You only have a few hours left to fill out your NCAA Tournament brackets. Microsoft thinks it can help.
Whether you depend on your own knowledge, the endless television analysis or the wisdom of fellow fans, picking the perfect bracket is nerve racking. So many things -- as when No. 14 seed University of Alabama-Birmingham upset No. 3 seed Iowa State -- can go wrong.
Microsoft says its Bing search engine's Predict tool can help even the savviest bracket pickers. The tool includes millions of data points, including the frequency of related search terms and social media mentions, that make sense of the 9 quintillion possible tourney outcomes.Want an idea of how complicated that is? 9 quintillion looks like this: 9,000,000,000,000,000,000.
The Redmond, Washington, software giant says it's already learned a lot from its experience with last year's NCAA Tournament, when Bing performed better than 70 percent of the brackets in ESPN.com's competition. Now Microsoft is NCAA.com's official "bracketologist," a fancy term for a predictor the field of 68 teams in the tournament.
"We try to provide a little extra knowledge," said Walter Sun, a top data scientist for Bing Predicts.
Microsoft's role in the tournament is the latest example of computing power being directed at the art and science of bracketology. Michigan-based iDashboard has created a simple interface that lines up stats of the tournament's teams to help fans pick a winner. The projected bracket from Whatifsports.com includes results from more than 1,000 simulations of the entire tourney.
The reason for all the analytics: March Madness is one of the most widely followed sporting events in the country. Nearly 51 million workers will likely participate in an office pool, according to outplacement firm Challenger, Gray & Christmas.
The stakes can be high. Two years ago, investor Warren Buffett offered $1 billion to anybody who picked all the winners. No one did. This year, he's offering employees of his Berkshire Hathaway investment company $1 million a year for life if they pick a perfect bracket up to the quarterfinals, known as the Sweet 16.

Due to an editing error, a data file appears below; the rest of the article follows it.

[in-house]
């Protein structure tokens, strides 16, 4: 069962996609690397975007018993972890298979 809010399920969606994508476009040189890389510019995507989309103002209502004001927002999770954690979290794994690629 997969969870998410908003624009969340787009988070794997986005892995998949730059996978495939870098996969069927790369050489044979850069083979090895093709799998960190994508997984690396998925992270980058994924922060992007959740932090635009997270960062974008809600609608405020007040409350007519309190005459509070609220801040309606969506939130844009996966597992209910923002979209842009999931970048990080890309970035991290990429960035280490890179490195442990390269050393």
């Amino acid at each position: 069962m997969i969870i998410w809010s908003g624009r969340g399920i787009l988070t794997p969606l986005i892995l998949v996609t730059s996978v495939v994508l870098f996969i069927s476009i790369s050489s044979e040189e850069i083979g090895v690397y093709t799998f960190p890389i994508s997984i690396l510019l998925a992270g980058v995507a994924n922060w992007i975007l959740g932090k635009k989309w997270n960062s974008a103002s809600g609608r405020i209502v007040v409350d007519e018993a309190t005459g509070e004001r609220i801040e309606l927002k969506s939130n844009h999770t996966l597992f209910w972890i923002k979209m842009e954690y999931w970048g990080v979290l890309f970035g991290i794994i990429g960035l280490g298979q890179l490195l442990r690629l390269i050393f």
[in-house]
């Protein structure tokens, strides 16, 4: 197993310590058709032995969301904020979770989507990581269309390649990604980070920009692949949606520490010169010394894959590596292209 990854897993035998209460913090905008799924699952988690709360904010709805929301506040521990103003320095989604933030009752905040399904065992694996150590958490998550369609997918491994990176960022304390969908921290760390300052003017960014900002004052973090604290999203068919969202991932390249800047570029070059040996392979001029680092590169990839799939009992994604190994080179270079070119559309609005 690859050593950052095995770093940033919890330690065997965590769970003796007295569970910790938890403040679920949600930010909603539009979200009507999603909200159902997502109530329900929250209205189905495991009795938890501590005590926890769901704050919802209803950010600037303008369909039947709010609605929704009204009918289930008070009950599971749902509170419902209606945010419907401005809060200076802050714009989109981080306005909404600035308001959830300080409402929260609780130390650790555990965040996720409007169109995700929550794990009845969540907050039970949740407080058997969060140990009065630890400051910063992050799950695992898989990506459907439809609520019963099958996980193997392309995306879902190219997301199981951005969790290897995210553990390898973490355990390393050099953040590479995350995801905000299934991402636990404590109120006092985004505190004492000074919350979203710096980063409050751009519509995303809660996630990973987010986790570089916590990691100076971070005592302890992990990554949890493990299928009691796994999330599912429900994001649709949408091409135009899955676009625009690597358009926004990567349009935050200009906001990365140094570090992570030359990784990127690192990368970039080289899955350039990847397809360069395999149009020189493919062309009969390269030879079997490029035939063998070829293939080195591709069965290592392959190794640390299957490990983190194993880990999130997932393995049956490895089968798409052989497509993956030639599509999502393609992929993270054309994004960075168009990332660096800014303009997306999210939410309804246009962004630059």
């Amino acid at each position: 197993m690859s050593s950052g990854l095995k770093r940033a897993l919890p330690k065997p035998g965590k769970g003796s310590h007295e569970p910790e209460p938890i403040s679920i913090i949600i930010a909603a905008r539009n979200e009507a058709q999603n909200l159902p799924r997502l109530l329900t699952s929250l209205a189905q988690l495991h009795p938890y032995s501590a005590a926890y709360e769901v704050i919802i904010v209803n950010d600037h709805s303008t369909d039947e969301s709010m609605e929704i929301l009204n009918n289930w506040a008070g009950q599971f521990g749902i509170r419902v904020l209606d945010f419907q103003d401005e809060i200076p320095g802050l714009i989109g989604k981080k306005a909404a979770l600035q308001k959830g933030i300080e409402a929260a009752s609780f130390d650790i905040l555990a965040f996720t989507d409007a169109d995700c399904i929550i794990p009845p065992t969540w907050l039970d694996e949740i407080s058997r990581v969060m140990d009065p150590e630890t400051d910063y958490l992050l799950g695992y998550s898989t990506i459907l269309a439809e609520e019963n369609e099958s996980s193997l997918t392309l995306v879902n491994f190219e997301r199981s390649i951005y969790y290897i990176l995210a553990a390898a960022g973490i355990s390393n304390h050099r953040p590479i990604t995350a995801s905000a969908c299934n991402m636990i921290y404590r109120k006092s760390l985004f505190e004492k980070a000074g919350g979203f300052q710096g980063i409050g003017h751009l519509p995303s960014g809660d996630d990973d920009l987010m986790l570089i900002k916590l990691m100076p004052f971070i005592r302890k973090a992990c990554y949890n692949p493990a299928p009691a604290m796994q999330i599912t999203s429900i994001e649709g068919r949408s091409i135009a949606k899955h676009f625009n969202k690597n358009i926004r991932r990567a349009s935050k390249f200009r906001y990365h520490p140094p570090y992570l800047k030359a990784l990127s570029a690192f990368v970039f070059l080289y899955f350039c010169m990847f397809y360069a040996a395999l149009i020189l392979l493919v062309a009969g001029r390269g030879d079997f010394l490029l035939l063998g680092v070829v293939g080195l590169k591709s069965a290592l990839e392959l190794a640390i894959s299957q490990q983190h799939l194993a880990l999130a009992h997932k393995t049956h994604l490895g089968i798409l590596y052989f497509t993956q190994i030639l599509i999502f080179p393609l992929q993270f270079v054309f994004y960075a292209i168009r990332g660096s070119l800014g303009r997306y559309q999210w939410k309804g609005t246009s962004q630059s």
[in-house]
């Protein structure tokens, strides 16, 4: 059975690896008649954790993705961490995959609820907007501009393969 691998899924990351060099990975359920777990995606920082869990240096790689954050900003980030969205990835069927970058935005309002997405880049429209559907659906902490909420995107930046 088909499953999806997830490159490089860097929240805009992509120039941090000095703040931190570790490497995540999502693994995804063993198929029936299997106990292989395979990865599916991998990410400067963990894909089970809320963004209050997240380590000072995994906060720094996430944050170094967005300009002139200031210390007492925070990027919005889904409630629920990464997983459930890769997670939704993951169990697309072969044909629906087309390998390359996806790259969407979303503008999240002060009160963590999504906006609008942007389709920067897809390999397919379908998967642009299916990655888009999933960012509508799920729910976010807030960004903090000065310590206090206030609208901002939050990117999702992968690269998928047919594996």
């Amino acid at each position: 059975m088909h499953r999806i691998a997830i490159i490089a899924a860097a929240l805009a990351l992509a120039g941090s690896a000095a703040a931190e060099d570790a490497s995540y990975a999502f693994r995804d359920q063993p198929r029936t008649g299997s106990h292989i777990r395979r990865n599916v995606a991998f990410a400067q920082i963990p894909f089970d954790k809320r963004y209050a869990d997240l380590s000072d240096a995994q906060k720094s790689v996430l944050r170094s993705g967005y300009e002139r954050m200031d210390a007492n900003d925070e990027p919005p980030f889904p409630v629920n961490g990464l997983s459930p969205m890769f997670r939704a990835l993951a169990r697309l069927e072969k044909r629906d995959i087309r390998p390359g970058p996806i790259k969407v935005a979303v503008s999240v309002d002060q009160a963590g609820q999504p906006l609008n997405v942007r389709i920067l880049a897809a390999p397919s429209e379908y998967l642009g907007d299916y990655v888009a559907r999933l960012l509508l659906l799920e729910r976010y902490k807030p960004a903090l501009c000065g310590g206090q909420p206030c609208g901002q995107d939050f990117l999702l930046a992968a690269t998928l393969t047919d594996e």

Last year, someone picked all 32 winners of the first round in sports network ESPN's tournament, the largest in the country. This year, a record 13 million people entered the network's Tournament Challenge online, shattering the 11.6 million mark set just last year.
"The bracket is a social phenomenon," said Kevin Ota, an ESPN spokesman. "Anybody has just as much of a chance to win as anybody else."
This year, roughly 20 teams stand a chance to win it all, according to Jay Rood, vice president of race and sports books at MGM Resorts International in Las Vegas. He estimates $150 million will be gambled on the tournament in Nevada, more than the $132 million bet on last month's Super Bowl.
"The fact that we have so many teams with a legitimate shot, the more fans will be passionate about their team having a chance," he said. "This tournament is wide open."
That's where big data could come in.
Microsoft dumped 10 seasons of data into its computers when it became the NCAA's official bracketologist. That data includes not only statistics about teams and its players, but intangibles including their coaches, mascots and crowd sentiment about them on Facebook and Twitter.
"We've learned that with 'the wisdom of the crowd,' there's a 5 percent increase in accuracy over some traditional statistical models with some sports," Sun said. "If a key player is injured, the crowd will talk about the loss and its impact. We have a sentiment analyzer that feeds this into the prediction."
Certain statistics have more importance than others. Some teams that are skilled at shooting 3-pointers are regarded as "bracket-busters," potential winners, Sun said. Teams that struggle shooting free throws, especially down the stretch, are ripe for an upset, Sun added.
"The average fan knows about five teams really well. This is a 68-team tournament," Sun said. "We all need a little help knowing something about the other 63 teams playing."
For what it's worth, Bing sees Kansas, North Carolina, Duke and Michigan State making the Final Four. The search engine gives Kansas, the overall top seed, a 55 percent chance of beating Carolina for the national championship.
But take that with a grain of salt. Last year, Bing picked Kentucky to win. The trophy went to Duke instead.